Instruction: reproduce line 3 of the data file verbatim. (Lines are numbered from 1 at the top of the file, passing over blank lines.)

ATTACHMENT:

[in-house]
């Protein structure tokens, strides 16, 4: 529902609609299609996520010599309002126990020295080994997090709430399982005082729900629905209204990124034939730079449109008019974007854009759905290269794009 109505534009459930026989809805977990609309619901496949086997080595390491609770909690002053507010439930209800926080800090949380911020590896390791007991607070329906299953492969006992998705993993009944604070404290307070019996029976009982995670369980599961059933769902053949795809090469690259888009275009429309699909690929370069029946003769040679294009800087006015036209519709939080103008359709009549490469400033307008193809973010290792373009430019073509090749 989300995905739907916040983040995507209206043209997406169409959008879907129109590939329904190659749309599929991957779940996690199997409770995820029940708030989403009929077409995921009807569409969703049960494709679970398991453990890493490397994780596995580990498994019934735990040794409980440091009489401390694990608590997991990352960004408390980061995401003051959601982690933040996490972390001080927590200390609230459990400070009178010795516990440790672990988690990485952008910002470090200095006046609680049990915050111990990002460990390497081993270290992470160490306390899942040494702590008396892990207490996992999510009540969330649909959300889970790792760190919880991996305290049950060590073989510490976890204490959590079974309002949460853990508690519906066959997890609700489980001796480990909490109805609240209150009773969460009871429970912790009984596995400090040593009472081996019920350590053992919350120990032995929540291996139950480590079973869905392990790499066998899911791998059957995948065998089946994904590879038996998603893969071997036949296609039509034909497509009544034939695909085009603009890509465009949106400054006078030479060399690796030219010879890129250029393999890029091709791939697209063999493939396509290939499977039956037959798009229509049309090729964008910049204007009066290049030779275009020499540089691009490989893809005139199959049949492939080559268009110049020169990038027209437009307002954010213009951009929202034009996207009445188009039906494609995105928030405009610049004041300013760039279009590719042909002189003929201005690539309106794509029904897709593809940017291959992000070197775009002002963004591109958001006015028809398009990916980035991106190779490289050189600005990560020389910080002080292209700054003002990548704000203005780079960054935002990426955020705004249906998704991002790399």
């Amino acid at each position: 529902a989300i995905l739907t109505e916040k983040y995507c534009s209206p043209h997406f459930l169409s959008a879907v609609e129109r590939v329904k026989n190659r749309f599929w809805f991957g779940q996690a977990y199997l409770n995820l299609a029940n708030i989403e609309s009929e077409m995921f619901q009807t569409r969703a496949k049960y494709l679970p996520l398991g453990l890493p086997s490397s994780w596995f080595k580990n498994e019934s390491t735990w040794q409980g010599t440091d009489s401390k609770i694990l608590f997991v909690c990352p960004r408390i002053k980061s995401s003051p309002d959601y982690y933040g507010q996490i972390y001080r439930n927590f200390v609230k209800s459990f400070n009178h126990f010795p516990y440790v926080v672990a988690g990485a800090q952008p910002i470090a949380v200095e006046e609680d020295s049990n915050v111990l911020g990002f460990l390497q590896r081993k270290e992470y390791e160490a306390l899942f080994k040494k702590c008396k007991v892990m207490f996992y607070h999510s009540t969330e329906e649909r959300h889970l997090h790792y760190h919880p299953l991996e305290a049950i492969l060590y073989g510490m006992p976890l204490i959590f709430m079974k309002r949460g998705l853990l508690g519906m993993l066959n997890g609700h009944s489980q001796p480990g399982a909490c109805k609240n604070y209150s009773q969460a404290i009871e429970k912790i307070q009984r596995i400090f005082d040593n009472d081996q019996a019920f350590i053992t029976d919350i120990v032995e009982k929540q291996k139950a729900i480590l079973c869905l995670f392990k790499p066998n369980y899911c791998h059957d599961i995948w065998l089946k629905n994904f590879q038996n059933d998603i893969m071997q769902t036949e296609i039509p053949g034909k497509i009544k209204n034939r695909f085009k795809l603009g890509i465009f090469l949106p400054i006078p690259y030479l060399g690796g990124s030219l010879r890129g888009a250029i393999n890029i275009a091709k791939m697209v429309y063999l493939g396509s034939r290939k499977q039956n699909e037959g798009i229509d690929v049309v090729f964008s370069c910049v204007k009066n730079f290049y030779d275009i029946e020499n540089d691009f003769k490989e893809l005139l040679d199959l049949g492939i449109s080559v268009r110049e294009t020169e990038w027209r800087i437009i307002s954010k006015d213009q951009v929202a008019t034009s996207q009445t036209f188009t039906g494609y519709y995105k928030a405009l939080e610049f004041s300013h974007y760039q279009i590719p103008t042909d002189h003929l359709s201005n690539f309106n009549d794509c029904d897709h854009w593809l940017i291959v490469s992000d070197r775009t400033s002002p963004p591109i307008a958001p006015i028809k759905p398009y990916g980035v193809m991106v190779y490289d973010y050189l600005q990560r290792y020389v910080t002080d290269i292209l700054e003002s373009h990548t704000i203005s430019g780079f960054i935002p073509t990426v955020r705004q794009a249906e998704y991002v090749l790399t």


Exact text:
């Amino acid at each position: 529902a989300i995905l739907t109505e916040k983040y995507c534009s209206p043209h997406f459930l169409s959008a879907v609609e129109r590939v329904k026989n190659r749309f599929w809805f991957g779940q996690a977990y199997l409770n995820l299609a029940n708030i989403e609309s009929e077409m995921f619901q009807t569409r969703a496949k049960y494709l679970p996520l398991g453990l890493p086997s490397s994780w596995f080595k580990n498994e019934s390491t735990w040794q409980g010599t440091d009489s401390k609770i694990l608590f997991v909690c990352p960004r408390i002053k980061s995401s003051p309002d959601y982690y933040g507010q996490i972390y001080r439930n927590f200390v609230k209800s459990f400070n009178h126990f010795p516990y440790v926080v672990a988690g990485a800090q952008p910002i470090a949380v200095e006046e609680d020295s049990n915050v111990l911020g990002f460990l390497q590896r081993k270290e992470y390791e160490a306390l899942f080994k040494k702590c008396k007991v892990m207490f996992y607070h999510s009540t969330e329906e649909r959300h889970l997090h790792y760190h919880p299953l991996e305290a049950i492969l060590y073989g510490m006992p976890l204490i959590f709430m079974k309002r949460g998705l853990l508690g519906m993993l066959n997890g609700h009944s489980q001796p480990g399982a909490c109805k609240n604070y209150s009773q969460a404290i009871e429970k912790i307070q009984r596995i400090f005082d040593n009472d081996q019996a019920f350590i053992t029976d919350i120990v032995e009982k929540q291996k139950a729900i480590l079973c869905l995670f392990k790499p066998n369980y899911c791998h059957d599961i995948w065998l089946k629905n994904f590879q038996n059933d998603i893969m071997q769902t036949e296609i039509p053949g034909k497509i009544k209204n034939r695909f085009k795809l603009g890509i465009f090469l949106p400054i006078p690259y030479l060399g690796g990124s030219l010879r890129g888009a250029i393999n890029i275009a091709k791939m697209v429309y063999l493939g396509s034939r290939k499977q039956n699909e037959g798009i229509d690929v049309v090729f964008s370069c910049v204007k009066n730079f290049y030779d275009i029946e020499n540089d691009f003769k490989e893809l005139l040679d199959l049949g492939i449109s080559v268009r110049e294009t020169e990038w027209r800087i437009i307002s954010k006015d213009q951009v929202a008019t034009s996207q009445t036209f188009t039906g494609y519709y995105k928030a405009l939080e610049f004041s300013h974007y760039q279009i590719p103008t042909d002189h003929l359709s201005n690539f309106n009549d794509c029904d897709h854009w593809l940017i291959v490469s992000d070197r775009t400033s002002p963004p591109i307008a958001p006015i028809k759905p398009y990916g980035v193809m991106v190779y490289d973010y050189l600005q990560r290792y020389v910080t002080d290269i292209l700054e003002s373009h990548t704000i203005s430019g780079f960054i935002p073509t990426v955020r705004q794009a249906e998704y991002v090749l790399t």